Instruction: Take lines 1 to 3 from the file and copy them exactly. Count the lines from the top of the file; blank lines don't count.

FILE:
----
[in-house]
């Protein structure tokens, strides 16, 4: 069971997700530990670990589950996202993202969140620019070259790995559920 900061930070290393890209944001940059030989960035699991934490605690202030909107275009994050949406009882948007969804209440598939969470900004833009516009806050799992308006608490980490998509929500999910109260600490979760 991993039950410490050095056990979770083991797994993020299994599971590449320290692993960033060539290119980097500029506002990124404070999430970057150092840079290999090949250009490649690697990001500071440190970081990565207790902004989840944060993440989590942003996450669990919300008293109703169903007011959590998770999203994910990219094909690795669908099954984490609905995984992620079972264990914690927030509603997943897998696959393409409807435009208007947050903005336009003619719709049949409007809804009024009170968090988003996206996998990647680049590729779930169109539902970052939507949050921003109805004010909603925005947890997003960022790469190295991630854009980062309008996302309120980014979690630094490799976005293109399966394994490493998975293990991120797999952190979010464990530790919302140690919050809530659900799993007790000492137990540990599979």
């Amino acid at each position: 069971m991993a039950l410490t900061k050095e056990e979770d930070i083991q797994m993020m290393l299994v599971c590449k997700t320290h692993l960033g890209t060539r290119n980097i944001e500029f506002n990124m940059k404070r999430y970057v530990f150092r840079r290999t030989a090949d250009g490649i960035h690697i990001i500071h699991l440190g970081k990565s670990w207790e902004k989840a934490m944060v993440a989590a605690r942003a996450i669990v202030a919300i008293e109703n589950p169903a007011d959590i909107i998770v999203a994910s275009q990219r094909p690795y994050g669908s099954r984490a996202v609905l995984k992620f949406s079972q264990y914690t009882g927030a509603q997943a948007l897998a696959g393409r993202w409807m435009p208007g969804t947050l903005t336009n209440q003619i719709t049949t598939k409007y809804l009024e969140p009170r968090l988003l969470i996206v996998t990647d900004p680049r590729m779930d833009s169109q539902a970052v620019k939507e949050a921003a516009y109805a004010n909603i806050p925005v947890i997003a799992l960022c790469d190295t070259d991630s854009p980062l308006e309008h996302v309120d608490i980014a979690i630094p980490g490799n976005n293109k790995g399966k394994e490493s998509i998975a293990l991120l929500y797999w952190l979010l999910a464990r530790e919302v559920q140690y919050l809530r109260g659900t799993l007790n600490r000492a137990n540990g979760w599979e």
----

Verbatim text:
[in-house]
């Protein structure tokens, strides 16, 4: 069971997700530990670990589950996202993202969140620019070259790995559920 900061930070290393890209944001940059030989960035699991934490605690202030909107275009994050949406009882948007969804209440598939969470900004833009516009806050799992308006608490980490998509929500999910109260600490979760 991993039950410490050095056990979770083991797994993020299994599971590449320290692993960033060539290119980097500029506002990124404070999430970057150092840079290999090949250009490649690697990001500071440190970081990565207790902004989840944060993440989590942003996450669990919300008293109703169903007011959590998770999203994910990219094909690795669908099954984490609905995984992620079972264990914690927030509603997943897998696959393409409807435009208007947050903005336009003619719709049949409007809804009024009170968090988003996206996998990647680049590729779930169109539902970052939507949050921003109805004010909603925005947890997003960022790469190295991630854009980062309008996302309120980014979690630094490799976005293109399966394994490493998975293990991120797999952190979010464990530790919302140690919050809530659900799993007790000492137990540990599979």
């Amino acid at each position: 069971m991993a039950l410490t900061k050095e056990e979770d930070i083991q797994m993020m290393l299994v599971c590449k997700t320290h692993l960033g890209t060539r290119n980097i944001e500029f506002n990124m940059k404070r999430y970057v530990f150092r840079r290999t030989a090949d250009g490649i960035h690697i990001i500071h699991l440190g970081k990565s670990w207790e902004k989840a934490m944060v993440a989590a605690r942003a996450i669990v202030a919300i008293e109703n589950p169903a007011d959590i909107i998770v999203a994910s275009q990219r094909p690795y994050g669908s099954r984490a996202v609905l995984k992620f949406s079972q264990y914690t009882g927030a509603q997943a948007l897998a696959g393409r993202w409807m435009p208007g969804t947050l903005t336009n209440q003619i719709t049949t598939k409007y809804l009024e969140p009170r968090l988003l969470i996206v996998t990647d900004p680049r590729m779930d833009s169109q539902a970052v620019k939507e949050a921003a516009y109805a004010n909603i806050p925005v947890i997003a799992l960022c790469d190295t070259d991630s854009p980062l308006e309008h996302v309120d608490i980014a979690i630094p980490g490799n976005n293109k790995g399966k394994e490493s998509i998975a293990l991120l929500y797999w952190l979010l999910a464990r530790e919302v559920q140690y919050l809530r109260g659900t799993l007790n600490r000492a137990n540990g979760w599979e």